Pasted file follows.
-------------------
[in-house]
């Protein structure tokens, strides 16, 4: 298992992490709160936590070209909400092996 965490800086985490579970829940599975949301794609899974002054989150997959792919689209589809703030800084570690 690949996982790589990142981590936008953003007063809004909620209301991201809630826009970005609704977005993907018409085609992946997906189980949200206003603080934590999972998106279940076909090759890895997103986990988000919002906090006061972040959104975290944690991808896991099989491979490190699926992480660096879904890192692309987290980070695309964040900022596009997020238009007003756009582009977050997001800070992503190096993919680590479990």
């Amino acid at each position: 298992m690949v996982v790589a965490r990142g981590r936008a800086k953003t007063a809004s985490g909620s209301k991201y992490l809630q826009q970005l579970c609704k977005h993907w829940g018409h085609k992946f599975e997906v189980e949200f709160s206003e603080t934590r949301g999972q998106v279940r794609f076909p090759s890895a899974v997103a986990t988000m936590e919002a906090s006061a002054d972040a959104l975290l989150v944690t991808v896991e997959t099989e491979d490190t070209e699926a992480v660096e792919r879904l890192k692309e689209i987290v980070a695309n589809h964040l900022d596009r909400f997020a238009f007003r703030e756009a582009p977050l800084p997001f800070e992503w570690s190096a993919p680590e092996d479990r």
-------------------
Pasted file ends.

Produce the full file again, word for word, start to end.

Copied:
[in-house]
């Protein structure tokens, strides 16, 4: 298992992490709160936590070209909400092996 965490800086985490579970829940599975949301794609899974002054989150997959792919689209589809703030800084570690 690949996982790589990142981590936008953003007063809004909620209301991201809630826009970005609704977005993907018409085609992946997906189980949200206003603080934590999972998106279940076909090759890895997103986990988000919002906090006061972040959104975290944690991808896991099989491979490190699926992480660096879904890192692309987290980070695309964040900022596009997020238009007003756009582009977050997001800070992503190096993919680590479990």
């Amino acid at each position: 298992m690949v996982v790589a965490r990142g981590r936008a800086k953003t007063a809004s985490g909620s209301k991201y992490l809630q826009q970005l579970c609704k977005h993907w829940g018409h085609k992946f599975e997906v189980e949200f709160s206003e603080t934590r949301g999972q998106v279940r794609f076909p090759s890895a899974v997103a986990t988000m936590e919002a906090s006061a002054d972040a959104l975290l989150v944690t991808v896991e997959t099989e491979d490190t070209e699926a992480v660096e792919r879904l890192k692309e689209i987290v980070a695309n589809h964040l900022d596009r909400f997020a238009f007003r703030e756009a582009p977050l800084p997001f800070e992503w570690s190096a993919p680590e092996d479990r």